update deskIsrael at War

Second Israeli soccer player to leave Turkey

Midfielder Eden Kartzev posted on social media in support of the hostages, earning the ire of fans and club management in the Anatolian nation.

Israeli soccer player Eden Kartzev. Credit: İstanbul Başakşehir.
Israeli soccer player Eden Kartzev. Credit: İstanbul Başakşehir.

A second Israeli soccer player, defensive midfielder Eden Kartzev, has run afoul of anti-Israel Turkish hostility and is expected to leave the country soon after his club released him.

Kartzev, 23, who joined the İstanbul Başakşehir Football Club as a midfielder on Jan. 31, 2023, posted on social media in support of the hostages held by Hamas on the 100th day of their captivity.

His club’s management demanded that he delete the post. He was later interrogated by the police. Team fans turned against him and demanded the team fire him. “Every Zionist is a Zionist,” they wrote on social networks, Israel’s Channel 12 reported.

Kartzev posted in solidarity with the hostages. Courtesy.

Team manager Çağdaş Atan said in an interview, “Kartsev should have understood where he lives and in which country he plays. We asked him not to share anything related to the matter. We did not expect him to do that. I am not angry and I understand that he is trying to do something for the country and his family, but he had to be careful.”

Kartsev, who also has a Belarusian passport, was born in Afula in the Jezreel Valley. He has made five appearances for the Israeli national soccer team.

Kartzev follows Israeli soccer player Sagiv Jehezkel, who played for Turkish club Antalyaspor and was arrested on Monday and released later that day, after which he flew home to Israel.

Jehezkel, 28, showed a message written on a bandaged hand: “100 days. 7.10” along with a Star of David in solidarity with hostages during a game after scoring a goal on Sunday.

The city of Antalya’s Chief Public Prosecutor’s Officer charged Jehezkel with “inciting the public to hatred and hostility.”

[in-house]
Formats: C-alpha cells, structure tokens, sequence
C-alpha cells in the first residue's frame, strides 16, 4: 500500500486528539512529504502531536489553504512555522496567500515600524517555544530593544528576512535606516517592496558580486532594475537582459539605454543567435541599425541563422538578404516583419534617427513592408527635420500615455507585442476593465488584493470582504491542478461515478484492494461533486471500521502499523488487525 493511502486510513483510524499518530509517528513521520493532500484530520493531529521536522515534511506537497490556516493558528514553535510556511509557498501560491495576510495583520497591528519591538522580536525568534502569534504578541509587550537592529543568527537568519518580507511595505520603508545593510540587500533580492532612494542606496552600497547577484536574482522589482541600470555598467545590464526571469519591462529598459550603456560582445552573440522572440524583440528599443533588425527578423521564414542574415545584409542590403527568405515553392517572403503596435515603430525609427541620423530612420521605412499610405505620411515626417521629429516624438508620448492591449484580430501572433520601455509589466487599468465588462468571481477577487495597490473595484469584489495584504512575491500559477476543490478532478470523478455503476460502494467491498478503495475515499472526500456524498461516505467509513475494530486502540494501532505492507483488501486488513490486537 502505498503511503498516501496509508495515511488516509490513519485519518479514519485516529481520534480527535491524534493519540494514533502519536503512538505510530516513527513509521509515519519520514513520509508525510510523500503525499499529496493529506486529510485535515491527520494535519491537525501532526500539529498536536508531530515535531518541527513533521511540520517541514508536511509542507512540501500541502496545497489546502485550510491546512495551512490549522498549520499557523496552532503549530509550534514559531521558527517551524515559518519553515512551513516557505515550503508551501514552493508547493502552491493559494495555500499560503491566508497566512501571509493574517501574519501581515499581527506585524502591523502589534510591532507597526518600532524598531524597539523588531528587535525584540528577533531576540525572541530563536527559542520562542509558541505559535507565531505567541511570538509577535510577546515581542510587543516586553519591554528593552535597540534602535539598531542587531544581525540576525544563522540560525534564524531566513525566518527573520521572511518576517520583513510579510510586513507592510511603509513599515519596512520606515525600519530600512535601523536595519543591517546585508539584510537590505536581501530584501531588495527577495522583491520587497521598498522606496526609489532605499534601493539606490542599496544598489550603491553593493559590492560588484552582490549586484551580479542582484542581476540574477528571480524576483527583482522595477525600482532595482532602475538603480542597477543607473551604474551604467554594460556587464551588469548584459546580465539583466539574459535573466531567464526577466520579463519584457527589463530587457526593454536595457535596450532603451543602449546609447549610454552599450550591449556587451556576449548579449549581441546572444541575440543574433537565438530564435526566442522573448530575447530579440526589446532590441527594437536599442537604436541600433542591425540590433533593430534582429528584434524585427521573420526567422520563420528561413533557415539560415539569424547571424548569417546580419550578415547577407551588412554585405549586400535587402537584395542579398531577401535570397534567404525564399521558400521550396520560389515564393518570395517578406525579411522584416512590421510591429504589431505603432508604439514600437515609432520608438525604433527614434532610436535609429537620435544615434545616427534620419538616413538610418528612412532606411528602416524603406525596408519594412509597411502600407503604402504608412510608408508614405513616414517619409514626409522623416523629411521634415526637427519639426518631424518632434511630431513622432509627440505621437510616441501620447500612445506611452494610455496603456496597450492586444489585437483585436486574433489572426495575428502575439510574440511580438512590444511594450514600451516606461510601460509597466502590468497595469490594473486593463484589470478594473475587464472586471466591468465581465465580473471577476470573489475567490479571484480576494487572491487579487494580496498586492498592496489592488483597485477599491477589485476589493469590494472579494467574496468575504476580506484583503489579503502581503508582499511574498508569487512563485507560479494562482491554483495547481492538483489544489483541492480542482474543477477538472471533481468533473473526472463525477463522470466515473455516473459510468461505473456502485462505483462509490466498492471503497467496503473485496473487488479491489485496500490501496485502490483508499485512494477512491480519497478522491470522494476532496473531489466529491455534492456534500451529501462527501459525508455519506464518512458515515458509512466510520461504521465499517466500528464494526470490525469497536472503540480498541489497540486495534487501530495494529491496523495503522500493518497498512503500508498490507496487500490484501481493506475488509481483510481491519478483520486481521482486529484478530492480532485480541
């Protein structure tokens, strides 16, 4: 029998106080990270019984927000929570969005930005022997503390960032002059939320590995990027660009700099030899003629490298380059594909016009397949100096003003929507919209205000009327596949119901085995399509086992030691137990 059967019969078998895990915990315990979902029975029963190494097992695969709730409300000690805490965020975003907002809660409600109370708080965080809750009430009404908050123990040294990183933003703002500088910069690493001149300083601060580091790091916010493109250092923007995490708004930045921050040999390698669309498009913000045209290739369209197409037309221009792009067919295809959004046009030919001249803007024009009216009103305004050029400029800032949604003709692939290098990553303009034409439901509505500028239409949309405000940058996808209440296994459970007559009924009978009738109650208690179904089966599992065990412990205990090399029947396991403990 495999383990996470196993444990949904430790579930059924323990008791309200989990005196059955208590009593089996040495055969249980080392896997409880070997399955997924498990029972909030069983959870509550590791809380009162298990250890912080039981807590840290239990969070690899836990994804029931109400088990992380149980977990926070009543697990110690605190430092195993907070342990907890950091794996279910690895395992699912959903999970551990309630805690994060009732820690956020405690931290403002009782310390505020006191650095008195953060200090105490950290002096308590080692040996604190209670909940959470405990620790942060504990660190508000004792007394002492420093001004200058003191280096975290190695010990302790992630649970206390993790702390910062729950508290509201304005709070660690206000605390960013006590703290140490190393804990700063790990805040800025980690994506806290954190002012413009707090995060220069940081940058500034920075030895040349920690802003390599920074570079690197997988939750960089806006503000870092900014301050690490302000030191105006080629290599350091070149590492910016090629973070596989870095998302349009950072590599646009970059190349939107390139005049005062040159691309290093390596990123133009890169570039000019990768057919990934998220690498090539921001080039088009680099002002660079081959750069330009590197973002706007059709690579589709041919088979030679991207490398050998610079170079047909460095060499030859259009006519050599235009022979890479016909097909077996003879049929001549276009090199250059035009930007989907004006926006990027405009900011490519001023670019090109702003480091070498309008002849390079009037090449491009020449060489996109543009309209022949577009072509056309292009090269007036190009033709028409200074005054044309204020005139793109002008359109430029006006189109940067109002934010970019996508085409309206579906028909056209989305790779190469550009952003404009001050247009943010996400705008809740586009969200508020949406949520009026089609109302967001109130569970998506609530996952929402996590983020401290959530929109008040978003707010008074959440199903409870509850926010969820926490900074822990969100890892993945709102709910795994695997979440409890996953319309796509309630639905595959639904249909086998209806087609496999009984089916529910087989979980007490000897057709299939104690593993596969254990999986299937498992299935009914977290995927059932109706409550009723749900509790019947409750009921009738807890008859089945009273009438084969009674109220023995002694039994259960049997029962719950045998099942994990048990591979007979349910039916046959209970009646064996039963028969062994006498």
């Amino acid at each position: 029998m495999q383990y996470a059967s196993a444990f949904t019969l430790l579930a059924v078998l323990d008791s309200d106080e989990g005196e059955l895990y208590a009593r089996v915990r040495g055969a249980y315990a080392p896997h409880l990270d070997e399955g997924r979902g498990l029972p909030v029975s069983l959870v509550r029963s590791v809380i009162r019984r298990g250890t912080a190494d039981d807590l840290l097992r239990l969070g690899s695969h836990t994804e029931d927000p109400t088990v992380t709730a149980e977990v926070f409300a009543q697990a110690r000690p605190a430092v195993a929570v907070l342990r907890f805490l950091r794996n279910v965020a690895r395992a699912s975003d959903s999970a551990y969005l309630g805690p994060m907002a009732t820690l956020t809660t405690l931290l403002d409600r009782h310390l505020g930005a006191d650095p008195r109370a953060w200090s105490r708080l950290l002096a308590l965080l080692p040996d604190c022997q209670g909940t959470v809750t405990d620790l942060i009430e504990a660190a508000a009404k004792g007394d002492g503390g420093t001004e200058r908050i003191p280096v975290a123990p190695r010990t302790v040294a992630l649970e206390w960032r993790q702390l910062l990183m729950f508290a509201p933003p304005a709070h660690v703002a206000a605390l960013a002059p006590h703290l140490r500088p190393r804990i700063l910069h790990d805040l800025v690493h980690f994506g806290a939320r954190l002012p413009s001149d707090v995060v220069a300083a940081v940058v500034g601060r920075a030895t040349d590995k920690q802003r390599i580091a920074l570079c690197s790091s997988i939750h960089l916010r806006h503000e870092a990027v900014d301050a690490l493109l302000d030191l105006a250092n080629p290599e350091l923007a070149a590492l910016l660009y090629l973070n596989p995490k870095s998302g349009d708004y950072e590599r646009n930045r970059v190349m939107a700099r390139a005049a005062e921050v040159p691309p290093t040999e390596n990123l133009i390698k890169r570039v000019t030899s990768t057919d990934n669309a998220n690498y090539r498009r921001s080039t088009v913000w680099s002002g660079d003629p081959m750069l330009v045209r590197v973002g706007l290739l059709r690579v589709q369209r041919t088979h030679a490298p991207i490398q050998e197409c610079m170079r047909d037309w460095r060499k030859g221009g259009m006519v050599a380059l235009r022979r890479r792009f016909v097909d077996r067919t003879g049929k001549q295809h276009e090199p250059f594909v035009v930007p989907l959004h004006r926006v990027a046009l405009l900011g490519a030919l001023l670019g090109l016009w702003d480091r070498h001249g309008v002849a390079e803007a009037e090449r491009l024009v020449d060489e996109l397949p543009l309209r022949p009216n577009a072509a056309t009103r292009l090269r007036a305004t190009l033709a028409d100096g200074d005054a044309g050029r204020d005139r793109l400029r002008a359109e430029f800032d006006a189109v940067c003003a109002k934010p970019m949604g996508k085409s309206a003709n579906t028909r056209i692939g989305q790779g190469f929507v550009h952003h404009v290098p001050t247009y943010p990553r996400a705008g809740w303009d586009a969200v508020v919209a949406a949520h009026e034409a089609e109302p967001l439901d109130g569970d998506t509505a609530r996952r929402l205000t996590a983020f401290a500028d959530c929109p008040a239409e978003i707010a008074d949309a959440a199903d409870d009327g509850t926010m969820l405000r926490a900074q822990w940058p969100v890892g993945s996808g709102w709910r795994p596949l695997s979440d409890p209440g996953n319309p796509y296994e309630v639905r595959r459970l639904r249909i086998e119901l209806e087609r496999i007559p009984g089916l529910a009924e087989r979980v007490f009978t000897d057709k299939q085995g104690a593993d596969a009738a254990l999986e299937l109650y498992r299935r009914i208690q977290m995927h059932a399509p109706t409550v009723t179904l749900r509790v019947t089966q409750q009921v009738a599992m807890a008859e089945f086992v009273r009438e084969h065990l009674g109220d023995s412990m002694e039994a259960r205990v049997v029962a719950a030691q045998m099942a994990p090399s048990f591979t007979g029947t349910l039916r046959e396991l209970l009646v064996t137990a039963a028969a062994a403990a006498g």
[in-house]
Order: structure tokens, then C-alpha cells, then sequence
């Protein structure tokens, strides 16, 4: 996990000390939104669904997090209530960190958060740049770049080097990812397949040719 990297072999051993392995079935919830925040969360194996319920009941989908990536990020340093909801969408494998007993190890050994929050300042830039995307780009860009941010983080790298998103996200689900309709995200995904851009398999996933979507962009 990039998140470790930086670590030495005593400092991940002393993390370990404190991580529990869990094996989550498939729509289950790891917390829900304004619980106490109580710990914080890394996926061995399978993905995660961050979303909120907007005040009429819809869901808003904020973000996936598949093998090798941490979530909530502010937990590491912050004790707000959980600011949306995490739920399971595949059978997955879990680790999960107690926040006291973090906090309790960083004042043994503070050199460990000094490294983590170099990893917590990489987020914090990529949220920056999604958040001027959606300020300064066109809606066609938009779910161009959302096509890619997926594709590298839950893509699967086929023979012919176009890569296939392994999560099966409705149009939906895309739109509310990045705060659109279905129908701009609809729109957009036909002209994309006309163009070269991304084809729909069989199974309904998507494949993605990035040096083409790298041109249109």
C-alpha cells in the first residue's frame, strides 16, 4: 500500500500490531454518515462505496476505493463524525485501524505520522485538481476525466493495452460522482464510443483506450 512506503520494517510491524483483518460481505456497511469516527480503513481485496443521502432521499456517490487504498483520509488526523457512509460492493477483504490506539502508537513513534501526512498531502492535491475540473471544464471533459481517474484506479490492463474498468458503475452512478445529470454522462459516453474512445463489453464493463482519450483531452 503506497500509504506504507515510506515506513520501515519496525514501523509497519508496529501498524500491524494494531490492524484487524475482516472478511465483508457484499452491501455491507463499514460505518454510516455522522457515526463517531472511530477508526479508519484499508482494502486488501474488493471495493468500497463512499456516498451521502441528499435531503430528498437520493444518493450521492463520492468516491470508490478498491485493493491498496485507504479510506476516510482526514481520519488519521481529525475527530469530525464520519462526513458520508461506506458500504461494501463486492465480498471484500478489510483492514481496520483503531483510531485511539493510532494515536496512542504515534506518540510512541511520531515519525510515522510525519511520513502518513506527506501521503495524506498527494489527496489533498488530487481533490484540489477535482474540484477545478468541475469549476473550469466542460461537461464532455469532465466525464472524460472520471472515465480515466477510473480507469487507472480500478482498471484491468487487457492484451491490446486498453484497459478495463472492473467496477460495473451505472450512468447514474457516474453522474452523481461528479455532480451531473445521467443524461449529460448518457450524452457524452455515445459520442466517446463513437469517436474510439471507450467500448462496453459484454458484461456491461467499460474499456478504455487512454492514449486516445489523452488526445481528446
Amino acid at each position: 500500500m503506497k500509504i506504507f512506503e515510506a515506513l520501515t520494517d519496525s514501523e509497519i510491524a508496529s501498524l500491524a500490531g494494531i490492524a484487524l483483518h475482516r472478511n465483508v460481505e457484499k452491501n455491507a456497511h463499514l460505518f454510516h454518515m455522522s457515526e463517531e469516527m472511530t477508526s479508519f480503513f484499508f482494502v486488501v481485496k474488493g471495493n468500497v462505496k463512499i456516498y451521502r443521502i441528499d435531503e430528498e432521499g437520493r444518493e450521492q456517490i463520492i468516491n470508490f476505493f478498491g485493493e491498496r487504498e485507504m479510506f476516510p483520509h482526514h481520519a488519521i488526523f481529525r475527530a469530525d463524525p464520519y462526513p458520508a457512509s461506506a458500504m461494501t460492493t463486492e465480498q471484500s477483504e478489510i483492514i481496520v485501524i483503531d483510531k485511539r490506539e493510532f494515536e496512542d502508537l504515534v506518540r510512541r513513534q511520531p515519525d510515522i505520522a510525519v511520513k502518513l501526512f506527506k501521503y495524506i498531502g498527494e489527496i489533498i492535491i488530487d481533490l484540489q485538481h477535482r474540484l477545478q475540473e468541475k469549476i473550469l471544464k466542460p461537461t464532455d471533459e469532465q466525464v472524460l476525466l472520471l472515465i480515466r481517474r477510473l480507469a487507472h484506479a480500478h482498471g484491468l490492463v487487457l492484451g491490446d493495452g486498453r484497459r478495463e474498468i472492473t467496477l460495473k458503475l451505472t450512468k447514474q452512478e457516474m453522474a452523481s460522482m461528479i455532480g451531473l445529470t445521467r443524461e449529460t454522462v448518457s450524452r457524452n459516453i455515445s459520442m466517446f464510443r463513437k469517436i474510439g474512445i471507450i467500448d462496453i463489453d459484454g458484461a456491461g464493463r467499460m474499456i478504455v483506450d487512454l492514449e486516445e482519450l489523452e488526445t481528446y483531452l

Antalyaspor’s deputy president and spokesperson Evren Alkan said that the club would terminate Jehezkel’s deal. If the club ended the three-season contract, it would owe Jehezkel $1 million, Channel 12 reported.

“Turkey has become a dark dictatorship, working against humane values ​​and sports values,” Israeli Foreign Minister Israel Katz said.

“Whoever arrests a soccer player for an act of identification with 136 abductees who have been held for over 100 days by the terrorists of a murderous terrorist organization, represents a culture of murder and hatred,” he added.

Katz called on the international community to act against Turkey for threatening athletes. “Today it’s Sagiv Jehezkel, tomorrow it’s another athlete.”

Israeli Defense Minister Yoav Gallant accused Turkey of ingratitude following the incident, posting to X: “When there was an earthquake in Turkey less than a year ago, Israel was the first country to stand up and extend aid that saved the lives of many Turkish citizens.”

After a cold spell in relations, Turkey had made friendly gestures towards Israel but President Recep Tayyip Erdoğan reverted to form following the Oct. 7 attack and has made inciting speeches against Israel and recalled Turkey’s ambassador from Israel.

In late December, Erdoğan compared Netanyahu to Adolf Hitler.

“We watched Israel’s Nazi camps. What kind of job is this?” asked Erdoğan during a speech, according to a Channel 12 translation. “They talk about Hitler in a strange way. What is the difference between them and Hitler? They will make us miss Hitler even more,” he said.

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